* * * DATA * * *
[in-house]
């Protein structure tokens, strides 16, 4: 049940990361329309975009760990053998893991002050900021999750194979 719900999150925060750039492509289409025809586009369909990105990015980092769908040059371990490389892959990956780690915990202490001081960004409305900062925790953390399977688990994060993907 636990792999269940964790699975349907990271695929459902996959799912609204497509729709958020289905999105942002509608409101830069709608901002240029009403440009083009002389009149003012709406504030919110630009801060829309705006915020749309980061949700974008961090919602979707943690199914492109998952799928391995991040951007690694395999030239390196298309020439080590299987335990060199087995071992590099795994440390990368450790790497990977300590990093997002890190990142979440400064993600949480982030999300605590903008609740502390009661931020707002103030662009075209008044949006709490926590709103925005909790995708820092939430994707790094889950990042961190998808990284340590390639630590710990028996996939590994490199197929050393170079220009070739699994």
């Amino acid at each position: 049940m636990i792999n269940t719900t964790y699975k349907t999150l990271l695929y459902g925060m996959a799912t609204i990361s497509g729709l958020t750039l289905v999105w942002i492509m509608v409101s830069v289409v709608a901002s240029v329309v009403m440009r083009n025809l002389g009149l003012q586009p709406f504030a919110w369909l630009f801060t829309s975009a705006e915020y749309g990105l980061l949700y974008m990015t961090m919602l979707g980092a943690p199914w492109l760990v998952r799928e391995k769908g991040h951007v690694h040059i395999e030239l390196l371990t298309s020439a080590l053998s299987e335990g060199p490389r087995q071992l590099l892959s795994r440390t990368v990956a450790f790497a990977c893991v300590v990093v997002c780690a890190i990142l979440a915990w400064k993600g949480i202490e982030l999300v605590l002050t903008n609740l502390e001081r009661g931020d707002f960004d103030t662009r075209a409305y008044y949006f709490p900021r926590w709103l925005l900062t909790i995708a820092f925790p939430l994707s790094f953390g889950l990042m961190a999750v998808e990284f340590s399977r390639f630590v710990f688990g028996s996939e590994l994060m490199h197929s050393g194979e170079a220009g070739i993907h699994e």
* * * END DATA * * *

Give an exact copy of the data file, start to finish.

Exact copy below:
[in-house]
């Protein structure tokens, strides 16, 4: 049940990361329309975009760990053998893991002050900021999750194979 719900999150925060750039492509289409025809586009369909990105990015980092769908040059371990490389892959990956780690915990202490001081960004409305900062925790953390399977688990994060993907 636990792999269940964790699975349907990271695929459902996959799912609204497509729709958020289905999105942002509608409101830069709608901002240029009403440009083009002389009149003012709406504030919110630009801060829309705006915020749309980061949700974008961090919602979707943690199914492109998952799928391995991040951007690694395999030239390196298309020439080590299987335990060199087995071992590099795994440390990368450790790497990977300590990093997002890190990142979440400064993600949480982030999300605590903008609740502390009661931020707002103030662009075209008044949006709490926590709103925005909790995708820092939430994707790094889950990042961190998808990284340590390639630590710990028996996939590994490199197929050393170079220009070739699994």
């Amino acid at each position: 049940m636990i792999n269940t719900t964790y699975k349907t999150l990271l695929y459902g925060m996959a799912t609204i990361s497509g729709l958020t750039l289905v999105w942002i492509m509608v409101s830069v289409v709608a901002s240029v329309v009403m440009r083009n025809l002389g009149l003012q586009p709406f504030a919110w369909l630009f801060t829309s975009a705006e915020y749309g990105l980061l949700y974008m990015t961090m919602l979707g980092a943690p199914w492109l760990v998952r799928e391995k769908g991040h951007v690694h040059i395999e030239l390196l371990t298309s020439a080590l053998s299987e335990g060199p490389r087995q071992l590099l892959s795994r440390t990368v990956a450790f790497a990977c893991v300590v990093v997002c780690a890190i990142l979440a915990w400064k993600g949480i202490e982030l999300v605590l002050t903008n609740l502390e001081r009661g931020d707002f960004d103030t662009r075209a409305y008044y949006f709490p900021r926590w709103l925005l900062t909790i995708a820092f925790p939430l994707s790094f953390g889950l990042m961190a999750v998808e990284f340590s399977r390639f630590v710990f688990g028996s996939e590994l994060m490199h197929s050393g194979e170079a220009g070739i993907h699994e």